FarmFirst Dairy Cooperative Mark Ryan (left) presented the co-op’s Meritorious Service award to Jim Bird, in recognition of more than four decades of advocacy and policy reform in the dairy industry.
FarmFirst Dairy Cooperative Mark Ryan (left) presented the co-op’s Meritorious Service award to Jim Bird, in recognition of more than four decades of advocacy and policy reform in the dairy industry.

Collaboration and partnerships are key to keeping the dairy industry strong, FarmFirst Dairy Cooperative general manager David Cooper told members gathered for the co-op’s third annual meeting, Feb. 13-14, at Onalaska, Wis.

“There has always been a sense of partnership of working together to get the job done,” Cooper said of the co-op established in 2013. “The dairy industry has changed a lot over the years, and will continue to change a lot more in the years ahead, but how we work together doesn’t need to change if there is a commitment to dedication, hard work, honesty and integrity.”

 

Mulhern featured

National Milk Producers Federation (NMPF) CEO and President, Jim Mulhern, updated the group on national and international policy issues, including geographical indicators, trade agreements and the status of the global dairy market. He singled out three of the Wisconsin’s members of Congress – U.S. Reps. Paul Ryan, Ron Kind and Reid Ribble – for their leadership efforts to improve trade opportunities for dairy farmers.

Ryan, a Republican, and Kind, a Demoocrat, both serve on the House Ways and Means Committee. Republican Ribble serves on the Foreign Affairs Committee and is co-chair of the House Dairy Farmer Caucus.

“Dairy farmers and processors here in Wisconsin and surrounding Midwest states have a great deal riding on the outcomes of the Trans-Pacific Partnership (TPP) trade negotiations,” Mulhern said. “As international trade becomes a larger and more important part of the U.S. dairy economy, we are fortunate to have three major champions for the state’s dairy sector heavily involved in influencing the outcome of the TPP free trade talks.”

Mulhern noted restrictive dairy tariffs employed by Japan and Canada were barriers to U.S. exports.

“We have made good progress on dairy issues in the negotiations with Japan, but we are still not yet at an acceptable final agreement,” he said. “While we recognize Japan will not eliminate all tariffs, they must provide more market access for our dairy products than they have been willing to do so far. Canada, on the other hand, should not be allowed to be part of this free trade agreement without providing significant new market access for U.S. dairy products.”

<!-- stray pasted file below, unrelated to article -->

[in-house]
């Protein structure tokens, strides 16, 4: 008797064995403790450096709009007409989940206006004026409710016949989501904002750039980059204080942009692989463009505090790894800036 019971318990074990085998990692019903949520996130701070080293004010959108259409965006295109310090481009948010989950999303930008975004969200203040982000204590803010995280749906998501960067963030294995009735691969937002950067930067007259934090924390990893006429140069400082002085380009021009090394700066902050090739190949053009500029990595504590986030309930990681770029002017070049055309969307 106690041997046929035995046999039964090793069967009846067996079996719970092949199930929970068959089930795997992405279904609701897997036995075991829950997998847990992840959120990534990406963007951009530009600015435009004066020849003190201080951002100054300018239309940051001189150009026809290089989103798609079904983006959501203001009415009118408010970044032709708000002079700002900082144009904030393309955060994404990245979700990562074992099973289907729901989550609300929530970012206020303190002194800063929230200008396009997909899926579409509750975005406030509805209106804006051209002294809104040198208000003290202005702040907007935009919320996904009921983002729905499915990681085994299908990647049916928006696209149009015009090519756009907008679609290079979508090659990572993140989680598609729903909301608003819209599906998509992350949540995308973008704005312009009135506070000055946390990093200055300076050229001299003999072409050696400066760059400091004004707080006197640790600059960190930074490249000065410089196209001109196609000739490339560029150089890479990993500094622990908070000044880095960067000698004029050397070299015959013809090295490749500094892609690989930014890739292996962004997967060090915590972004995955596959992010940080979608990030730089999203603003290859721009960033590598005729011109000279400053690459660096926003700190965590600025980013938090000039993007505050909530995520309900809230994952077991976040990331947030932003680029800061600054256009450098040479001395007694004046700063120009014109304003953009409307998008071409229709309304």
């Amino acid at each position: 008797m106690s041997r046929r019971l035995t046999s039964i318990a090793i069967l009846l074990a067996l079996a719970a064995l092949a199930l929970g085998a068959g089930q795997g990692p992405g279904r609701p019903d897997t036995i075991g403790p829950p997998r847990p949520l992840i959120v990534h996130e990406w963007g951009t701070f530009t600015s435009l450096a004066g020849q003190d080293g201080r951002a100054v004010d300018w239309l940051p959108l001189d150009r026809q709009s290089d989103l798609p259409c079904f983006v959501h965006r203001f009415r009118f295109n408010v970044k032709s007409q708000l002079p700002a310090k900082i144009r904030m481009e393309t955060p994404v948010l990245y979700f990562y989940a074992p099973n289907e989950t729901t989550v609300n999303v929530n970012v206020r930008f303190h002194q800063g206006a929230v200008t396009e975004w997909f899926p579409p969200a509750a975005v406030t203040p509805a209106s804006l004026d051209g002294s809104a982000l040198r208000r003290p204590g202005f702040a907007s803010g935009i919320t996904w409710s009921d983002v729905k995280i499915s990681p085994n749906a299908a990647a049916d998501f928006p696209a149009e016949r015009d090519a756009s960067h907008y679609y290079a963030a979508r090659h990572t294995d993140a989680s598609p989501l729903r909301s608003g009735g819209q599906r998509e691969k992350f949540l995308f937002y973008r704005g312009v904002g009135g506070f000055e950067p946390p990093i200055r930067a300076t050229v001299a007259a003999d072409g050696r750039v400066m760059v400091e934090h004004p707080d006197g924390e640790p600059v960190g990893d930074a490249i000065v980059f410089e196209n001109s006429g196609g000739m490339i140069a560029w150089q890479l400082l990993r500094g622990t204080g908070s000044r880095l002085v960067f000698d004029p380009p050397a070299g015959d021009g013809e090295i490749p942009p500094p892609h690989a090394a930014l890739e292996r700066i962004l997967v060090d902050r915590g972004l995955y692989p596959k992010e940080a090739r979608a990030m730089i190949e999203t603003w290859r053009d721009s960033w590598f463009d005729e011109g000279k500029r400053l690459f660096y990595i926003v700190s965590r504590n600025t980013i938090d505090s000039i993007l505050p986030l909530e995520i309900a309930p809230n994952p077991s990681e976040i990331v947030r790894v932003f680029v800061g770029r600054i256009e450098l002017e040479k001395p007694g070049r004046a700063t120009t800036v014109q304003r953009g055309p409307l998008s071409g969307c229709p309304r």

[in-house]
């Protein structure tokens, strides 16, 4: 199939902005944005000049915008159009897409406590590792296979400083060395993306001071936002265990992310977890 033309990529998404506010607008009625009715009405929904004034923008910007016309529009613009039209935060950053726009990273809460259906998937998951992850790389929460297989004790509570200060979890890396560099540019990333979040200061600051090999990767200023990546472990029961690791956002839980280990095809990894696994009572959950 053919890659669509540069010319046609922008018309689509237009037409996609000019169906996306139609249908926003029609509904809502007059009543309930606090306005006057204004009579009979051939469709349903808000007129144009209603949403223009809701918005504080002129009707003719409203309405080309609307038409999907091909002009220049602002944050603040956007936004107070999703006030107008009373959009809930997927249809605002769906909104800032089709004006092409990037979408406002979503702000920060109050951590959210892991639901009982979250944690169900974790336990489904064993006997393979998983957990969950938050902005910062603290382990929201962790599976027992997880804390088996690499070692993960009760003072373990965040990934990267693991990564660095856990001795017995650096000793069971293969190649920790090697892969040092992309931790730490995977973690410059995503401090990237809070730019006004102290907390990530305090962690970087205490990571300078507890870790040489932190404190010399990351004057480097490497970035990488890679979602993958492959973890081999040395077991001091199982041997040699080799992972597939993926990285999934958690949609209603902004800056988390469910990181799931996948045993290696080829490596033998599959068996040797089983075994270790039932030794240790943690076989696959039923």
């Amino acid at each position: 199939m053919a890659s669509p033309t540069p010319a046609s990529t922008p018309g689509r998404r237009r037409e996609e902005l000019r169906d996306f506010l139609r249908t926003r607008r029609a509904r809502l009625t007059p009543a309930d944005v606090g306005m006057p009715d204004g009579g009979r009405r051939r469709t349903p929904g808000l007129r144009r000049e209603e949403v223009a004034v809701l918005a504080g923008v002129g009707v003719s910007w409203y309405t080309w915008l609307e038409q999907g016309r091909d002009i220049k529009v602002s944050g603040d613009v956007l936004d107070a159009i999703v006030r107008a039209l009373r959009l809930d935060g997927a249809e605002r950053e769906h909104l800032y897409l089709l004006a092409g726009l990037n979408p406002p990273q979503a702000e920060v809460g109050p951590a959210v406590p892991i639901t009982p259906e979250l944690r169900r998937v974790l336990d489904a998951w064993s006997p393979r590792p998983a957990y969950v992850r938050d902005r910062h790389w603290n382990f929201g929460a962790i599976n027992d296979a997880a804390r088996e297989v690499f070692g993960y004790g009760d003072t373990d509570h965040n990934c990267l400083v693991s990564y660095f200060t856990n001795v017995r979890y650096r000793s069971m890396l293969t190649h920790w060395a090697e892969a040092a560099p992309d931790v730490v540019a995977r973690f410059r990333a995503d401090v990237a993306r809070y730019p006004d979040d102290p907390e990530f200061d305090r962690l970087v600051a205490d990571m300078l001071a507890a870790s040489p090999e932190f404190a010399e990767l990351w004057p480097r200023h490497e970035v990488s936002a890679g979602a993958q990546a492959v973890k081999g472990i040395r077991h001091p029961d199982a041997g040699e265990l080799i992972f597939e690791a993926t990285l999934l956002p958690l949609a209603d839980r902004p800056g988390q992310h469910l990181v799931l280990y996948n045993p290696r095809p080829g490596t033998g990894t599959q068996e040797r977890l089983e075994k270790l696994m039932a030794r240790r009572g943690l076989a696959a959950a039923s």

“Whether the challenge is high tariffs, unfounded quality assurance barriers, or the attempt to stop cheesemakers in Wisconsin from using common names such as parmesan, feta or havarti, we have to draw a clear line that free trade talks must expand international commerce, not erect new roadblocks,” Mulhern said.

Mulhern discussed NMPF’s National Farmer’s Reassuring Responsible Management (FARM) program, established to enhance consumer confidence regarding the animal welfare practices on dairy farms across the country.

“Consumers are genuinely concerned about animal care on farms, and expectations have risen across the food chain in recent years,” Mulhern said. “The FARM program was established to demonstrate the good care dairy farmers commit to providing their animals.”

 

Workshops

The annual meeting also included Producer Discovery workshops.

Sandy Stuttgen,from UW-Extension in Taylor County, Wis. discussed the importance of maintaining quality meat when culling dairy cattle, and the considerations that should be made when evaluating their body conditioning.

Alan Levitt, vice-president of communications with the U.S. Dairy Export Council, gave a fresh perspective on global dairy exports, reminding producers of the dairy factors involved with the overall milk price, and how that may affect future month’s milk prices.

Carol Magurany-Brotski, from the National Farm Medicine Center, shared statistics regarding farm safety and how small oversights can cause major accidents, for family members and farm visitors.

 

Award recognition

Jim Bird was awarded the Meritorious Service award in recognition of his years and dedication to the cooperative and its predecessors. Bird retired from FarmFirst Dairy Cooperative this past year, marking more than four decades of advocacy and policy reform in the dairy industry.

The annual banquet also recognized three retiring board members, all from Wisconsin, including: Bernie Vander Heiden of Kaukauna; Randy Peterson of Wilson; and Francis Cherney of Milladore.

 

Young Cooperator Steering Committee meets

FarmFirst’s Young Cooperator Steering Committee held its inaugural meeting. This group will start several new initiatives and host events for other young members to get involved in the cooperative.

The business meeting included recognition of past year’s scholarship recipients; 30 individuals were awarded more than $26,000.

Based in Madison, Wis., FarmFirst serves nearly 5,000 farms in Wisconsin, Minnesota, South Dakota, Michigan, Iowa, Illinois and Indiana through policy bargaining, dairy marketing services, laboratory testing opportunities and industry promotion. Visit www.FarmFirstDairyCooperative.com.